The European Commission has presented this Tuesday an action plan for the “digitisation of the energy system”, in which measures are foreseen to reduce consumption by the technological sector, without forgetting cryptocurrencies. The executive branch of the European Union (EU) even appeals to countries to be “prepared” to stop cryptocurrency mining if it is necessary to free up capacity in electrical systems.
In a document explaining the plan, the European Commission indicates that activities related to cryptocurrencies are responsible for about 0.4% of all energy consumed on the planet. Highlighting that, the energy consumption of cryptocurrencies has practically doubled in the last two years and has increased by 900% in the last five.
“Given the current energy crisis and the risks of the coming winter, the Commission urges Member States to implement targeted and ambitious measures to reduce the consumption of electricity by cryptocurrency agents”, notes the body led by Ursula Von der Leyen. “In case there is a need to reduce the load on electrical systems, Member States must be prepared to stop mining crypto assets”, concludes the same note.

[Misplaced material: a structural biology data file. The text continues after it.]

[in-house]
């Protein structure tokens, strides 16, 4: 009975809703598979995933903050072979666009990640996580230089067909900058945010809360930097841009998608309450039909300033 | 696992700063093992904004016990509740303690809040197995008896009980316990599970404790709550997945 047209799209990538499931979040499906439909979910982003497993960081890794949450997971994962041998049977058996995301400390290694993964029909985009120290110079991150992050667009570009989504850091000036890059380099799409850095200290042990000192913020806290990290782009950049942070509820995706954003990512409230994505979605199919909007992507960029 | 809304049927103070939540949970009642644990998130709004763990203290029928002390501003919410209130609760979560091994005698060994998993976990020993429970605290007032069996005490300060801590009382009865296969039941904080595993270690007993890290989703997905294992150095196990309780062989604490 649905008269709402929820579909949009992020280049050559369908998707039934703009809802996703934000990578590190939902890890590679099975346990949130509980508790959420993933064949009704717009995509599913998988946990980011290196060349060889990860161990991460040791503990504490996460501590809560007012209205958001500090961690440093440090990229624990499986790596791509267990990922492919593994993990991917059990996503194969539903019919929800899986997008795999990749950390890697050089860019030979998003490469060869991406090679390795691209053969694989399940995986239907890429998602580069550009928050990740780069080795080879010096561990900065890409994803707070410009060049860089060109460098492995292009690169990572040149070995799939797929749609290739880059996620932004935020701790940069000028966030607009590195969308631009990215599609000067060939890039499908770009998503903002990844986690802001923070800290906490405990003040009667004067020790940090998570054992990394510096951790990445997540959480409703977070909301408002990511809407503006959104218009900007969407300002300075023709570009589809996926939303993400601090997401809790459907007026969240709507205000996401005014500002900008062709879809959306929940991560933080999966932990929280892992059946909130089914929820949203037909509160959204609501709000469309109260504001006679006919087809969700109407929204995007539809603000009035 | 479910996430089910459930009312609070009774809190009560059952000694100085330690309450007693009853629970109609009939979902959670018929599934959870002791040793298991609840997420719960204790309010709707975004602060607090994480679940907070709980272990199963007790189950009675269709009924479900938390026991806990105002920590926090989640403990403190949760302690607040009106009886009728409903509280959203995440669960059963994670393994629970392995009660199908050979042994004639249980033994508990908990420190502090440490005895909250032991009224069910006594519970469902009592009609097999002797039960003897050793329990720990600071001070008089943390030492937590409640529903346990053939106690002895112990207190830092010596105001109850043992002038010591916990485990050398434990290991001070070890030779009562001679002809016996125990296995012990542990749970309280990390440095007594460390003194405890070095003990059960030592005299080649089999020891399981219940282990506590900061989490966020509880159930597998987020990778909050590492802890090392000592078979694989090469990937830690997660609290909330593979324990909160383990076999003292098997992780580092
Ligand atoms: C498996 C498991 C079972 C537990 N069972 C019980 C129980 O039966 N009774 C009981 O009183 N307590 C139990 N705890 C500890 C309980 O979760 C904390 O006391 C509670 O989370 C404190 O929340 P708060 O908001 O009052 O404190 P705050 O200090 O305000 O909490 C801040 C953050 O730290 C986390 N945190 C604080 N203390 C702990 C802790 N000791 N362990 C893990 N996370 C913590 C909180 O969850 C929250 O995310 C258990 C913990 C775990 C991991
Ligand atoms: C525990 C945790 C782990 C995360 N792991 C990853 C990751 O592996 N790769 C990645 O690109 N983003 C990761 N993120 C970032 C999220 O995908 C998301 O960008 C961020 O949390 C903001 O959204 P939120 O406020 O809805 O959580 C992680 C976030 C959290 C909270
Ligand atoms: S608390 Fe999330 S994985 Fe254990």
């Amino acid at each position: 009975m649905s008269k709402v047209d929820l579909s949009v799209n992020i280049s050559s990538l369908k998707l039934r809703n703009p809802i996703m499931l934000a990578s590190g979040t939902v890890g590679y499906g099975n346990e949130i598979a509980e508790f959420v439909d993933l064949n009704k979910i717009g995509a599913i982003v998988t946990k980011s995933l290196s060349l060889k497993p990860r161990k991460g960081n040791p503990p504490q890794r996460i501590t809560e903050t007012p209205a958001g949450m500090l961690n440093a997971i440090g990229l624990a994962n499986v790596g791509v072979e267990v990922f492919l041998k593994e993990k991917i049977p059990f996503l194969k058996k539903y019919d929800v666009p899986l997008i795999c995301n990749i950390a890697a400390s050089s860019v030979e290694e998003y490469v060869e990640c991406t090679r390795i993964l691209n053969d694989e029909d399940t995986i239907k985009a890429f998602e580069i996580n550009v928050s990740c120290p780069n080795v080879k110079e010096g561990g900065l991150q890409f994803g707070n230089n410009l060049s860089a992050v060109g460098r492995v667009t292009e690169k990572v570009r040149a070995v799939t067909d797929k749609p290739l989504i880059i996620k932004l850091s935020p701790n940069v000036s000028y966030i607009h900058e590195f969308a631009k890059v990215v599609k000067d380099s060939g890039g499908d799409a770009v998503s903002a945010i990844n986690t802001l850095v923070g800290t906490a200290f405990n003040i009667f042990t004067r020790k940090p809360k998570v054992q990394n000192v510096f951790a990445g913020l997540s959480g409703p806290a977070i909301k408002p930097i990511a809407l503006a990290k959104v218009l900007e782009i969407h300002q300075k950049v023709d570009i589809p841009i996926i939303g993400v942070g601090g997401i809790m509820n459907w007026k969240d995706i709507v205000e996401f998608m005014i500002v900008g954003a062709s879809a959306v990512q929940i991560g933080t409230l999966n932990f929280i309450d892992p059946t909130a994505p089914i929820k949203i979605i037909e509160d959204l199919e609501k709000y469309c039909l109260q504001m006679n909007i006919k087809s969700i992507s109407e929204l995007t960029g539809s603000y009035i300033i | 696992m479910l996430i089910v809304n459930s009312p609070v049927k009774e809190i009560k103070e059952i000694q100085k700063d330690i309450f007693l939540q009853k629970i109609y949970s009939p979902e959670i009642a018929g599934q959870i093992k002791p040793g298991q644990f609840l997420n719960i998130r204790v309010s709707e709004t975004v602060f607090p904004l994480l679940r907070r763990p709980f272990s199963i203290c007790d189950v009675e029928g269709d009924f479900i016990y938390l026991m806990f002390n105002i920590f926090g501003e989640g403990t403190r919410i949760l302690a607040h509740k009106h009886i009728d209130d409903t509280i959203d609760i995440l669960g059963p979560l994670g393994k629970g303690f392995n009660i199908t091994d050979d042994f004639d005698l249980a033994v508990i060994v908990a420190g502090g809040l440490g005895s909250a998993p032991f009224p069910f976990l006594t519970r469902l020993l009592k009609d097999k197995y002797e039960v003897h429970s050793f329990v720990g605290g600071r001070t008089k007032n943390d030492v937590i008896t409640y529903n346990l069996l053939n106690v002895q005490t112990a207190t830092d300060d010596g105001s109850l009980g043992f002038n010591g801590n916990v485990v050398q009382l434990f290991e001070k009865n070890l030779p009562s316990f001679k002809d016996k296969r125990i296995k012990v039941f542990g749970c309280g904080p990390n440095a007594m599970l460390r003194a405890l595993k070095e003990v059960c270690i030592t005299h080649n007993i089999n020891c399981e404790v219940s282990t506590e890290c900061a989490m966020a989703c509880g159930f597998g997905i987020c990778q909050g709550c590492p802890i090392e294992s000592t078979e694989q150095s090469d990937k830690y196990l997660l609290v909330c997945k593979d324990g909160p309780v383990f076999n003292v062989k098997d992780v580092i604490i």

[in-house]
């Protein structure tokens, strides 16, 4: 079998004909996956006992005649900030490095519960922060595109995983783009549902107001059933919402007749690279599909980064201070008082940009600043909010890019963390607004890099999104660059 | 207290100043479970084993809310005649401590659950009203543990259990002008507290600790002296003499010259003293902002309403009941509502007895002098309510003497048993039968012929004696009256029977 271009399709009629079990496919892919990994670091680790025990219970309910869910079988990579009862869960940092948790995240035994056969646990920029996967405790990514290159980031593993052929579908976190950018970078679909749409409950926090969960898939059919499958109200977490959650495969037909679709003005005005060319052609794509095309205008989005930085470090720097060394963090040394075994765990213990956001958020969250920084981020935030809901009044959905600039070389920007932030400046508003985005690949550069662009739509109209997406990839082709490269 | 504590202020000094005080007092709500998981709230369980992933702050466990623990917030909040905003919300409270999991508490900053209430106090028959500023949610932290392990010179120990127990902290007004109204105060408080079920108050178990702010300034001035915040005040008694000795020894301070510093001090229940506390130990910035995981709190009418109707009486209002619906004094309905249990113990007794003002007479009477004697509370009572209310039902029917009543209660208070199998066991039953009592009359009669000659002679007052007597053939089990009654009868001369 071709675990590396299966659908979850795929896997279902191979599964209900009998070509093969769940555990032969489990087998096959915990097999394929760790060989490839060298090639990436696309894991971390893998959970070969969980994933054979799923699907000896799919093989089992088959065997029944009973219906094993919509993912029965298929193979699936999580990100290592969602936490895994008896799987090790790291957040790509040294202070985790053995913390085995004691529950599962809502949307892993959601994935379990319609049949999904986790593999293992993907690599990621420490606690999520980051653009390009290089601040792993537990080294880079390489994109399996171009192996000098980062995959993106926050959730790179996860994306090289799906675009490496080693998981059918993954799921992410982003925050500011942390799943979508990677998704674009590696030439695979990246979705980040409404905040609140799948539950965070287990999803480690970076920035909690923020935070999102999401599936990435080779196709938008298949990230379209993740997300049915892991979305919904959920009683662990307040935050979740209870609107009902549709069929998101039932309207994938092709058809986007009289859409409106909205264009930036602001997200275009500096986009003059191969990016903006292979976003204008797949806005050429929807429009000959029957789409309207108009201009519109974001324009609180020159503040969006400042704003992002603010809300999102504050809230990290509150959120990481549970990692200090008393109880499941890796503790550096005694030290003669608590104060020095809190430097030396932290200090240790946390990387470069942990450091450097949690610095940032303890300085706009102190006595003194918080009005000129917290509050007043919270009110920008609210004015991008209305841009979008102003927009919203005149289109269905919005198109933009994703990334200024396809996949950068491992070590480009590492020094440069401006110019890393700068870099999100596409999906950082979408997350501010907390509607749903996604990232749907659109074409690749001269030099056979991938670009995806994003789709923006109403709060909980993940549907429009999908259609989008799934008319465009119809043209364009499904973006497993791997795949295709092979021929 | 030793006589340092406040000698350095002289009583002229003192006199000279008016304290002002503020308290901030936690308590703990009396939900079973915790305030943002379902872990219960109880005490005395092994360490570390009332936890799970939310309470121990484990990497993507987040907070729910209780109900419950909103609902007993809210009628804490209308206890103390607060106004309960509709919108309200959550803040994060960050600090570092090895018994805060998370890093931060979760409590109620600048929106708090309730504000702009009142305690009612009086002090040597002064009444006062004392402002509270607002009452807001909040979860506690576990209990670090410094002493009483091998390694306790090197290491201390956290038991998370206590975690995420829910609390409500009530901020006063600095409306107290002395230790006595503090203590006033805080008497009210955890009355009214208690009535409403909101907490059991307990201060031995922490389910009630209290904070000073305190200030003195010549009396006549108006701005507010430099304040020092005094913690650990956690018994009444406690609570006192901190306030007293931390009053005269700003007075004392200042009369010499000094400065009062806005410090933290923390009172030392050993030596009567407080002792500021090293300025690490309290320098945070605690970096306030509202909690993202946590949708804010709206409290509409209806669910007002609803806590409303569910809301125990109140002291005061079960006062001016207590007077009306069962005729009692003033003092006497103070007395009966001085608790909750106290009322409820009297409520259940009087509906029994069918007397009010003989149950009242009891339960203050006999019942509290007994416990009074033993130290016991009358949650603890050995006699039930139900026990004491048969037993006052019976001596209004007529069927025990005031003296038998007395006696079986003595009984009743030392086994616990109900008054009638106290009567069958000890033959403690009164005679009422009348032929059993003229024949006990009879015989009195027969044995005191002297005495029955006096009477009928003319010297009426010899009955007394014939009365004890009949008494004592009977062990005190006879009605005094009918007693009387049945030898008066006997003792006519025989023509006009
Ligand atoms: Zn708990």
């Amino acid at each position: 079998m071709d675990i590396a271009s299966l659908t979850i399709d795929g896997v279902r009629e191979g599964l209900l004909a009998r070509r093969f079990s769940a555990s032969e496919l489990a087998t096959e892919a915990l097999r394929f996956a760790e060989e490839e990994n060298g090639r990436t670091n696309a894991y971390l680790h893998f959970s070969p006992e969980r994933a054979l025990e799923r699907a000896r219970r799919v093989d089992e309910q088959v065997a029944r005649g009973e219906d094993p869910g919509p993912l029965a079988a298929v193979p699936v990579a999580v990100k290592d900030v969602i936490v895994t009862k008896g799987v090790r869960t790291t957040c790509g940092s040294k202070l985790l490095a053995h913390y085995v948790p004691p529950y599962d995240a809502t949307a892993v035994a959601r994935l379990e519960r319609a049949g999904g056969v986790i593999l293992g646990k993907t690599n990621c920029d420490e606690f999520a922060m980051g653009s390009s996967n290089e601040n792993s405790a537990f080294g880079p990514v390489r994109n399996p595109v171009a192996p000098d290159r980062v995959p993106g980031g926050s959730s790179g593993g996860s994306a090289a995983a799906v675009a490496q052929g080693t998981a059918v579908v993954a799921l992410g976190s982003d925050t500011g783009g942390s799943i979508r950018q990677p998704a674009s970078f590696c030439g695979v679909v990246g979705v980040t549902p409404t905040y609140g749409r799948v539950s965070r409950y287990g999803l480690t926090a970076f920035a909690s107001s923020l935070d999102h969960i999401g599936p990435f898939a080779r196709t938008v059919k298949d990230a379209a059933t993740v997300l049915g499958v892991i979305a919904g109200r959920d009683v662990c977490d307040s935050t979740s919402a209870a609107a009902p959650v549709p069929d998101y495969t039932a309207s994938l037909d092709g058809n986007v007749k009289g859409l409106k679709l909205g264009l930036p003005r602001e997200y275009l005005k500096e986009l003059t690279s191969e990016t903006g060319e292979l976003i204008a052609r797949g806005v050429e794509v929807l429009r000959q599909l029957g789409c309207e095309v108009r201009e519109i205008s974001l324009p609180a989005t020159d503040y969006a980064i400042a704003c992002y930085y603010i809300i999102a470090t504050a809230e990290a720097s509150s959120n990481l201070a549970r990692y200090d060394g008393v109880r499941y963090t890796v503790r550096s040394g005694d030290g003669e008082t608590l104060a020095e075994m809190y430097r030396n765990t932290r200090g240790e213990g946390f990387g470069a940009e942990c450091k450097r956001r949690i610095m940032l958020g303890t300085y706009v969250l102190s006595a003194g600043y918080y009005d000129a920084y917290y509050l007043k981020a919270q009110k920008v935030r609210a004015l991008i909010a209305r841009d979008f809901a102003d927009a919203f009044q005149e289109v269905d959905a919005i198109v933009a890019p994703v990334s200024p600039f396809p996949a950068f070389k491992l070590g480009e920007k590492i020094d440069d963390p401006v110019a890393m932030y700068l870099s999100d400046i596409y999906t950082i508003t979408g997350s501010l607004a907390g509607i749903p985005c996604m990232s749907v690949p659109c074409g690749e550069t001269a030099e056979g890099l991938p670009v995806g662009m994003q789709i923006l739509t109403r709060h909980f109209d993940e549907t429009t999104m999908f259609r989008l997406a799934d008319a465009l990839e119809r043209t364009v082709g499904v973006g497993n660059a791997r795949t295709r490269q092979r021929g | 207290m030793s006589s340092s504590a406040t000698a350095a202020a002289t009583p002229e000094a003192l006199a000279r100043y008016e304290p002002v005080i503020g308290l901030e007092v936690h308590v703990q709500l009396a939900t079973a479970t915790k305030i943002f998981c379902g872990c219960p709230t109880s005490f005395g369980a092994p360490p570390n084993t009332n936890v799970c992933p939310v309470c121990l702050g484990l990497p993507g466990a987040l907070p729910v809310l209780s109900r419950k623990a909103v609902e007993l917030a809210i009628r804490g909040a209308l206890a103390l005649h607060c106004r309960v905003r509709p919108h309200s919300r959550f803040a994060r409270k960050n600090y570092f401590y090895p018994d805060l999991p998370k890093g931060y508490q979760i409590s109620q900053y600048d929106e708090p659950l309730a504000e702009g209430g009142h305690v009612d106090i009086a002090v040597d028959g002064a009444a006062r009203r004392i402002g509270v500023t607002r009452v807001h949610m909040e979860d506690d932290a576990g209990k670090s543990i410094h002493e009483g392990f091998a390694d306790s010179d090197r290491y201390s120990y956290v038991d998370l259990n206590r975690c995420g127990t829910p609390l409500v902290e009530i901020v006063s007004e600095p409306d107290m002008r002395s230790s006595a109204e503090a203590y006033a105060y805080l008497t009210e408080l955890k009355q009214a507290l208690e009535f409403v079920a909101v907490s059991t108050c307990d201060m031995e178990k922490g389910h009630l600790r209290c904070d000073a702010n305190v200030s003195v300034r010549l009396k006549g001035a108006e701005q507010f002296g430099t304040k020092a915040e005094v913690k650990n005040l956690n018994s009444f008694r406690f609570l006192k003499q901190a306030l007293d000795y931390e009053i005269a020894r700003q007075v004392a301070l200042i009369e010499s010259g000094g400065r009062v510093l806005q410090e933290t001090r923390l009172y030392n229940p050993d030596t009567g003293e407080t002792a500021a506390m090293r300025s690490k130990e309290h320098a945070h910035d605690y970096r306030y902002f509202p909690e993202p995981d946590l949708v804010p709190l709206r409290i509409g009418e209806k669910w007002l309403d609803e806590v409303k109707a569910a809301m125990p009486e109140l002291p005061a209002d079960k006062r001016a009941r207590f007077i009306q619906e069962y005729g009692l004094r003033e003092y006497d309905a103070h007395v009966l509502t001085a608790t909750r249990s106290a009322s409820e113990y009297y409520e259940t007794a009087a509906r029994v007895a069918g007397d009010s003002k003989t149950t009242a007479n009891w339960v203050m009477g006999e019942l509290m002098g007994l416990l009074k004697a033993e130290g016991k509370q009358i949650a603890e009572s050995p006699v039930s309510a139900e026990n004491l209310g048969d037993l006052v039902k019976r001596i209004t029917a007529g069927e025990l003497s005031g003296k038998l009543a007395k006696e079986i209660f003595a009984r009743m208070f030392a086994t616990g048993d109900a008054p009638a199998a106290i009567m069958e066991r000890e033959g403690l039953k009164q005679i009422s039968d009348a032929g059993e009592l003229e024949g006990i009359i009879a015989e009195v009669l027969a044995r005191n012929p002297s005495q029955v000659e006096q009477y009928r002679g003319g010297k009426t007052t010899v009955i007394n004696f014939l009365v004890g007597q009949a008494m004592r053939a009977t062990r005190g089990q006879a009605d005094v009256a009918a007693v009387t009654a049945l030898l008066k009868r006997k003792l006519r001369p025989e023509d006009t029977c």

By way of example, mining is the activity that allows the processing of transactions in some cryptocurrencies, of which bitcoin is the main example. The term refers to the millions of computers permanently connected, which make possible the operation of the decentralized network that is at the base of this crypto asset. In 2021, ECO reported that bitcoin, at that time, used 2.5 times more electricity than Portugal in a year.
The Commission goes further in the tighter control of mining. “In a long-term perspective, it is crucial to end the tax benefits for cryptocurrency miners that exist in some Member States”, concludes the entity.
To contribute to the management of the problem, the European Commission is committed to “develop a report by 2025 that includes a description of the environmental and climate impact of new technologies in the crypto-asset market, as well as potential policy options that help to mitigate adverse impacts in the climate of technologies used in the crypto market”.
Finally, for this area, Brussels proposes international cooperation for the development of “energy-efficient labels for blockchains”, the name given to the technology that enabled the emergence of decentralized cryptoassets.
EC targeting crypto to save energy
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